Please join me in welcoming Annie D’Agostino to the blog today. She has lived in Atlanta for 16 years, and sewn for much longer than that. She is the owner of State Street Stitchery, a business where she teaches sewing, embroidery, and knitting lessons out of her home. She lives with her husband and three daughters in the Candler Park area of Atlanta. She’s here to take us fabric shopping in her home town.
When you try to shop for fabric in a country that isn’t your own, you’ll find that sewing terms aren’t easily translated. To help you out, we created the Sewing Translator, which many of you have contributed to and use. We hope it will be useful to you as well in your travels. Sewing Translator is now available in 14 different languages, and if you have an iPhone or iPad you can download it to use the native iOS app off-line as well. We hope you’ll make good use of it! You can find Sewing Translator in the Apple app store, and it’s free.
Atlanta is a big, bustling city, but it isn’t often considered a tourist destination. Tourism is big business here, but it is usually because visitors are coming for another reason: to attend a conference, visit family, go to a sporting event, and of course, transfer planes in the world’s busiest airport. But next time you find yourself in Atlanta, I highly suggest visiting one of our incredible fabric stores.
The fabric stores here reflect the culture of the city and surrounding area: a delightful mix of world cultures and ethnic heritage combined with Southern hospitality. Here in the South we talk to strangers, and therefore I’ve met the most interesting sewists working on some of the most fascinating projects. Some of my favorites:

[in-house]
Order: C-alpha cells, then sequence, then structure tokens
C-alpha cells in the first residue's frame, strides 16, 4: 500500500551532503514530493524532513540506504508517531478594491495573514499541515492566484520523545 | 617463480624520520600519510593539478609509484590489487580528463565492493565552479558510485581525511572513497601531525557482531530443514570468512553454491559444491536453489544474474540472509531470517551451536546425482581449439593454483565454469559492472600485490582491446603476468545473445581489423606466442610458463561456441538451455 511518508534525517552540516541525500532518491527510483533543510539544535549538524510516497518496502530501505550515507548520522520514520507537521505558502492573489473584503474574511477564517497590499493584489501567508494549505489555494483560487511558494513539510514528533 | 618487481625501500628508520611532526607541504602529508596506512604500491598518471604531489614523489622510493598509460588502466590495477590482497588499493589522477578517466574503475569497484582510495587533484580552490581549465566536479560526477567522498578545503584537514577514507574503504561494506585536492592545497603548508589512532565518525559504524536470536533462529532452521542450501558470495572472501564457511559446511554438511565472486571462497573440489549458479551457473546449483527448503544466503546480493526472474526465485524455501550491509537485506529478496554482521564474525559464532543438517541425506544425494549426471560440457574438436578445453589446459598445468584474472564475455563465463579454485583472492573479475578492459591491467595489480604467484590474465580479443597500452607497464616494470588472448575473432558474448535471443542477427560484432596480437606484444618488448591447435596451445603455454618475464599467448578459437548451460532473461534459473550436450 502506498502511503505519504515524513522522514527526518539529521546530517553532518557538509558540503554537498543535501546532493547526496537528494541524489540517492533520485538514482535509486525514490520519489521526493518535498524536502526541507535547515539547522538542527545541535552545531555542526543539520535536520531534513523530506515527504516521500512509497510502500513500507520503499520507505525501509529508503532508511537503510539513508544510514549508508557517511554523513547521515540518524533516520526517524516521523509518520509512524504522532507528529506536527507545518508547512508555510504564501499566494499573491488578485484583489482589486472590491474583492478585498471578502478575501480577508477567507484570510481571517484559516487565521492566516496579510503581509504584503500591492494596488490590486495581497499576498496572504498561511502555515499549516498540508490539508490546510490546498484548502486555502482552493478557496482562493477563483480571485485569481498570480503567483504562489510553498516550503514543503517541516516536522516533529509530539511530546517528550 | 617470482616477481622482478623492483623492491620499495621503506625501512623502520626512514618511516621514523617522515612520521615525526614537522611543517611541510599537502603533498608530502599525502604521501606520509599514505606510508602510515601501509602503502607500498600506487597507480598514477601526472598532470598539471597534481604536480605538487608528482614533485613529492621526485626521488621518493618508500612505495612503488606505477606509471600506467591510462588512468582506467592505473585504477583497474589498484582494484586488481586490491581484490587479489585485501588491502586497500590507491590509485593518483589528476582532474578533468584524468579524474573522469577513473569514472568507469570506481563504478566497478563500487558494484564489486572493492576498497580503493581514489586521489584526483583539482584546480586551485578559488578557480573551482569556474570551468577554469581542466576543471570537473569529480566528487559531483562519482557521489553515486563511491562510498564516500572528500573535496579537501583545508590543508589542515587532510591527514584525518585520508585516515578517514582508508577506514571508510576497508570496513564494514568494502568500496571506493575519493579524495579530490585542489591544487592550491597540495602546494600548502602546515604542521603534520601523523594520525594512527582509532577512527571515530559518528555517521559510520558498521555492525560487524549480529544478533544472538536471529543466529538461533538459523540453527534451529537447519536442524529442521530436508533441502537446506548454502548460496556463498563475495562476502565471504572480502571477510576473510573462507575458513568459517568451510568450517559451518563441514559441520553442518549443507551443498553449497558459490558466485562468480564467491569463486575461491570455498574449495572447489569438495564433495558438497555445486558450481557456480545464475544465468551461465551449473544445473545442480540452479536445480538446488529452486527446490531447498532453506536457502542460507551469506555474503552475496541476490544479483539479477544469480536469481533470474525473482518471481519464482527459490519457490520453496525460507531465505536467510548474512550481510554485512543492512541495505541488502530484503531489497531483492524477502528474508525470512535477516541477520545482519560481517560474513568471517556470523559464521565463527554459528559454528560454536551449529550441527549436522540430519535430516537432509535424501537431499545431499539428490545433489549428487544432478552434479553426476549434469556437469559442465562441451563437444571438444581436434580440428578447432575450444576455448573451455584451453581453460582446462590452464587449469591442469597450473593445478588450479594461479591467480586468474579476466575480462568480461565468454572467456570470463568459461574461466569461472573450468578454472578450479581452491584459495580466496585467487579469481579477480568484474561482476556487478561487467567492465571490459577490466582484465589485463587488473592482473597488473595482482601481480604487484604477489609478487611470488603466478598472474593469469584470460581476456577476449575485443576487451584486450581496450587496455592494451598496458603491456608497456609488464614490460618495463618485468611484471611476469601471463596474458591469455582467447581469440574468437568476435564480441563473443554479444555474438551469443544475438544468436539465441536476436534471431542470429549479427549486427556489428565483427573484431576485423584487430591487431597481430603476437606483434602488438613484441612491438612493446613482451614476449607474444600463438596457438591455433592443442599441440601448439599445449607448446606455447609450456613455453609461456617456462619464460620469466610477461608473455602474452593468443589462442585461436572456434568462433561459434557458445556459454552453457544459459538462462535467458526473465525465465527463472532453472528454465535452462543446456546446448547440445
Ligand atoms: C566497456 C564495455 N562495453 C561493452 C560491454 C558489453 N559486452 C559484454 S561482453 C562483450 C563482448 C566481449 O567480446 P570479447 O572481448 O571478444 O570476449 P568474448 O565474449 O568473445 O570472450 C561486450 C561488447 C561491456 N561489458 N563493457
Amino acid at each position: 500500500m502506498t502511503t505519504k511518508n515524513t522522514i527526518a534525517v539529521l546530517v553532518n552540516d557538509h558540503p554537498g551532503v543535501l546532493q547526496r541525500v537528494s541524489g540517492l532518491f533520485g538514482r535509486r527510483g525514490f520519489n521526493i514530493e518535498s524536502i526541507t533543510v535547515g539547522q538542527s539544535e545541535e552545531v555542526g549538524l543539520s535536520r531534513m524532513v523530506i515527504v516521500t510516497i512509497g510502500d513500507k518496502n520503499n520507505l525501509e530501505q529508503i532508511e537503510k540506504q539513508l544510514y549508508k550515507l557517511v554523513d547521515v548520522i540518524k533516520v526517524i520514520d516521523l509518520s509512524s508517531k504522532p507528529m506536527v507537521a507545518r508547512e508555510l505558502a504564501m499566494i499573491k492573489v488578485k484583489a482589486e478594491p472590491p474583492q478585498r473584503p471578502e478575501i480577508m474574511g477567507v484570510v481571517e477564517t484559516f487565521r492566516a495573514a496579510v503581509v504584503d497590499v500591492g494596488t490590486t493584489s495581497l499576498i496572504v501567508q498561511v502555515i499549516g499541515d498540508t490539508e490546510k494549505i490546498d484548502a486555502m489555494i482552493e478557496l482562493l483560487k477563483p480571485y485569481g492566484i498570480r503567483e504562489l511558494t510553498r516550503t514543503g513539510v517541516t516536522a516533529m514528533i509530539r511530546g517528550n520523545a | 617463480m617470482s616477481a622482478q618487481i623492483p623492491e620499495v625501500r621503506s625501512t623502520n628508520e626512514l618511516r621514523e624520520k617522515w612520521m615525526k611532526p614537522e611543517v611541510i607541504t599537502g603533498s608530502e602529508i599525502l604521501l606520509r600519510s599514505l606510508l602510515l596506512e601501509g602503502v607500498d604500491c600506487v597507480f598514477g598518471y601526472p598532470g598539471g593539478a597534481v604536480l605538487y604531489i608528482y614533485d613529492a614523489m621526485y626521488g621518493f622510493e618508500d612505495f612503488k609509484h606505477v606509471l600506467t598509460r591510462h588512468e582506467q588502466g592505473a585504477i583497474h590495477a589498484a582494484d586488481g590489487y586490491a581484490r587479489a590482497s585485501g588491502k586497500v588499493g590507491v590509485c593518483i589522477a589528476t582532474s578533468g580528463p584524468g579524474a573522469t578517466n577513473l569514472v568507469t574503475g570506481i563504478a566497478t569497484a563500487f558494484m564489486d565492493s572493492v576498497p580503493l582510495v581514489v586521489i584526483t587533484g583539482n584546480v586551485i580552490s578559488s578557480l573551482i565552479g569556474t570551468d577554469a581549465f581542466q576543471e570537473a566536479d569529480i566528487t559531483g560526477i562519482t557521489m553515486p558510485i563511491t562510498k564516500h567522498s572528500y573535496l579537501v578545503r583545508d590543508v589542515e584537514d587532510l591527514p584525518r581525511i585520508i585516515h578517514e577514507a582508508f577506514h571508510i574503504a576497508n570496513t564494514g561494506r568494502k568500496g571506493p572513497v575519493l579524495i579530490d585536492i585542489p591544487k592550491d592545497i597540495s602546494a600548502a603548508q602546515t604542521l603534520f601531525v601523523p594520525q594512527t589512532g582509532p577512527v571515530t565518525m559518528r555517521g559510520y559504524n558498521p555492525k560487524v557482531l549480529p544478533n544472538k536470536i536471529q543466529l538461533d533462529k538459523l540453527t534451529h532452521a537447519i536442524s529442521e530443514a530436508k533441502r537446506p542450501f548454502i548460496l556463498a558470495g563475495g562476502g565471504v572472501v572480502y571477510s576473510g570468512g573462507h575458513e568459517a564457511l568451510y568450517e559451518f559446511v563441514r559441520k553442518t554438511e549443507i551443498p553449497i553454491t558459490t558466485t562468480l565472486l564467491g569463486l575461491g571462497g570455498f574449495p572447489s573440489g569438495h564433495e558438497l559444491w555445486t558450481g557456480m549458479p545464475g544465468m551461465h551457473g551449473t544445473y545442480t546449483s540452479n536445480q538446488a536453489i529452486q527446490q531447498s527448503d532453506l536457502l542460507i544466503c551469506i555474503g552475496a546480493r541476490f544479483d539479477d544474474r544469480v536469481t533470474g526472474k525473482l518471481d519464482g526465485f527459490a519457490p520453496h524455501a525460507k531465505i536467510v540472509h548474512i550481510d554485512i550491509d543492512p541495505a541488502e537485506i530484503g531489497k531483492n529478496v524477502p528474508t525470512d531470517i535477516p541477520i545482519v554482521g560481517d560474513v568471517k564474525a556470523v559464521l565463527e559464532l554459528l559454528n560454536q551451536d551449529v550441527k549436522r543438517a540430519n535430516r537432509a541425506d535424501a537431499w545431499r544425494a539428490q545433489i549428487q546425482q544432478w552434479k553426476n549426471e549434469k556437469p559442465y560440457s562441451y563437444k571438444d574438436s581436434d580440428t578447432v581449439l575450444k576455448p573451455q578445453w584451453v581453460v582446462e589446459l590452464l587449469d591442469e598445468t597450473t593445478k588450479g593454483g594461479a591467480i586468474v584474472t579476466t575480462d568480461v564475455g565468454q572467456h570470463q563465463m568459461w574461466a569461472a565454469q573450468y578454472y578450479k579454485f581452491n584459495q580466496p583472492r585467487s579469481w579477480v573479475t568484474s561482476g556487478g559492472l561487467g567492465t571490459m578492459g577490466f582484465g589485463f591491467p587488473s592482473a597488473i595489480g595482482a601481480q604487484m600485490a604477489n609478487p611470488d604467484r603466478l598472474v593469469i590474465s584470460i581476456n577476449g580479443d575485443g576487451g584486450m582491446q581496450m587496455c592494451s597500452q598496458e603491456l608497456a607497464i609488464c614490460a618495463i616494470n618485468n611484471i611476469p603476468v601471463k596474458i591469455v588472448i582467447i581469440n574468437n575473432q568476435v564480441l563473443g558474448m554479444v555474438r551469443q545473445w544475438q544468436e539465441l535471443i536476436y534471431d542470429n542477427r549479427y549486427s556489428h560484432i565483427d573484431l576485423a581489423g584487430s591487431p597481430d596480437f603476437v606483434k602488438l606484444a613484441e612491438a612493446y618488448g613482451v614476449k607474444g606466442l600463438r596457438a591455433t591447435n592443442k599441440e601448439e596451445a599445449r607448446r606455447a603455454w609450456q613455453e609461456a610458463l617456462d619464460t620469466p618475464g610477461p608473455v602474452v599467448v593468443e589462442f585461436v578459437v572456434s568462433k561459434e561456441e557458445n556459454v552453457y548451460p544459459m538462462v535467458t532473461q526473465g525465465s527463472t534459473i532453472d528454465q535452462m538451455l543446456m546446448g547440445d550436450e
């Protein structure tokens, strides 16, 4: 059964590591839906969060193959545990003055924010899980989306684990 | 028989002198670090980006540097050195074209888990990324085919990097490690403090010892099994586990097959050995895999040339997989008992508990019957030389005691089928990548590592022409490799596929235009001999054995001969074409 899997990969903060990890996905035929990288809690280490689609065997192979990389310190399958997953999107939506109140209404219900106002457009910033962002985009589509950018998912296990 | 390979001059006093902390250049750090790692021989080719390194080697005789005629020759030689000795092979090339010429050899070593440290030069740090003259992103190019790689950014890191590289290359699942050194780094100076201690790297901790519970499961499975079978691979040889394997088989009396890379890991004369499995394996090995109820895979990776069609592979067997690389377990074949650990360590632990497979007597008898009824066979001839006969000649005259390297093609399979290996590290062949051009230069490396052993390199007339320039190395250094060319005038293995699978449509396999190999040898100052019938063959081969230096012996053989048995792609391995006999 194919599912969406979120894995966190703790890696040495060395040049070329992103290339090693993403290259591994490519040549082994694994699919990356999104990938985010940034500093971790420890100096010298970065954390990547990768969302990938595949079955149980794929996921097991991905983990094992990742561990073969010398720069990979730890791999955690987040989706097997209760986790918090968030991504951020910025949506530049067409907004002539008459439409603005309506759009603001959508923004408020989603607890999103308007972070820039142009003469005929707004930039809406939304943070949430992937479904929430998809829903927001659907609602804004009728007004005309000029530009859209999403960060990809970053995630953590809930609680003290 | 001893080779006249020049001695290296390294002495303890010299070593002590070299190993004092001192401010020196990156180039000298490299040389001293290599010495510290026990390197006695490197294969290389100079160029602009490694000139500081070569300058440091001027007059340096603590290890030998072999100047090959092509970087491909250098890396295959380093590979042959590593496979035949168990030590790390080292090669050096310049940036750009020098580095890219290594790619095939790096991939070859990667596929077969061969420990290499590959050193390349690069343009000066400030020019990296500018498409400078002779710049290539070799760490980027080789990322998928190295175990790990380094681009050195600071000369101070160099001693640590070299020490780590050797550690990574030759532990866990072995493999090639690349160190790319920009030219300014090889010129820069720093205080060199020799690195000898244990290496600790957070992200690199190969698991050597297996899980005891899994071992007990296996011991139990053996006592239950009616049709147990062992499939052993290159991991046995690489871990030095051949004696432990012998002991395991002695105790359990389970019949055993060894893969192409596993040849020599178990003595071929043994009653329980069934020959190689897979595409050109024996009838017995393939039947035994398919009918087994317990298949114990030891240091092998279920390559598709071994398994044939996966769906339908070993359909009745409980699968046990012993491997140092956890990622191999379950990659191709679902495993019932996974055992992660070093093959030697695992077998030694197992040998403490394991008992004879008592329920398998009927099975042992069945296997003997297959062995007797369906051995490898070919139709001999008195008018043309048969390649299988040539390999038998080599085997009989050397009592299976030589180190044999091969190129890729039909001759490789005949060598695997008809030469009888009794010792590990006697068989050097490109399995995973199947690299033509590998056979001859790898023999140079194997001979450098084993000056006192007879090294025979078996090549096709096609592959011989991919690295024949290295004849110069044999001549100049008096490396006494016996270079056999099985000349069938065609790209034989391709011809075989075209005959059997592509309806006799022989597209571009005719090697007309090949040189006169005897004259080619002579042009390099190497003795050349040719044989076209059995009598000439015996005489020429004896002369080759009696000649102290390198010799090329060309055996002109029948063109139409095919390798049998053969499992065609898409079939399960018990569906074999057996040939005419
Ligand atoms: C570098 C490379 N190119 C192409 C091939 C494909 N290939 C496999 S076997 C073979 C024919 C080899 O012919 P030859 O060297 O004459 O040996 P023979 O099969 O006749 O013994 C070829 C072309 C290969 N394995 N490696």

- A costume designer for an Elton John tribute show and the “Elton John” singer himself, choosing among several sequined fabric.
- A tween-aged ice skater Facetiming with her coach to help decide on performance fabrics and embellishments to use for a costume.
- A designer searching for a certain width of snap tape to attach to drag queen attire because while he believes extra strength Velcro would do the trick, his customers prefer snap tape for quick changes.
- Two different Project Runway contestants from two different seasons, both working on upcoming collections.
Probably the most notable of garment fabric stores here is Gail K Fabrics. They have two locations, but the one in Atlanta proper is the original. The store is filled with bolts of gorgeous fabrics and trims. Tables piled high with beautiful Italian wool suiting. Stacks of Lycra and other performance fabrics. Raw silks and beautiful brocades. And the bridal section? Each fabric is more stunning than the next!
Another store to visit Fine Fabrics, which is located about 20 minutes northeast of town. Fine Fabrics is an enormous space filled with innumerable bolts of fabric plus trims and elastic and buttons and fasteners of all types! While the aisles themselves are labeled by type of fabric, the labels are fairly general and the bolts themselves have no labels at all, so I rely almost solely on touch. This is a store where you can really find some bargains if you’re willing to search! My favorite part of this store though is the zipper section. Thousands of zippers in every color, length, and style you can imagine.
Finally, Intown Quilters is my go-to for all things modern quilting cotton and more. The “and more” part is for their lawns and voiles, and flannels and even some knits. I drool over the wide selection of Cotton + Steel prints in multiple substrates, and their Japanese imports are amazing. What they are best known for, however, is their selection of Kaffe Fasset cottons. They have hundreds of bolts in stock and are incredibly knowledgeable about the line.
There are some smaller, newer shops around, most notably TopStitch, which has been open for about a year or so. They focus mostly on garment sewing, have a smaller selection of fabric and patterns, but carry some really elegant brands. (Liberty of London! In stock!)
If you are visiting Atlanta, be sure to add fabric shopping to your itinerary. In fact, let me know when you’re in town and I’ll come join you.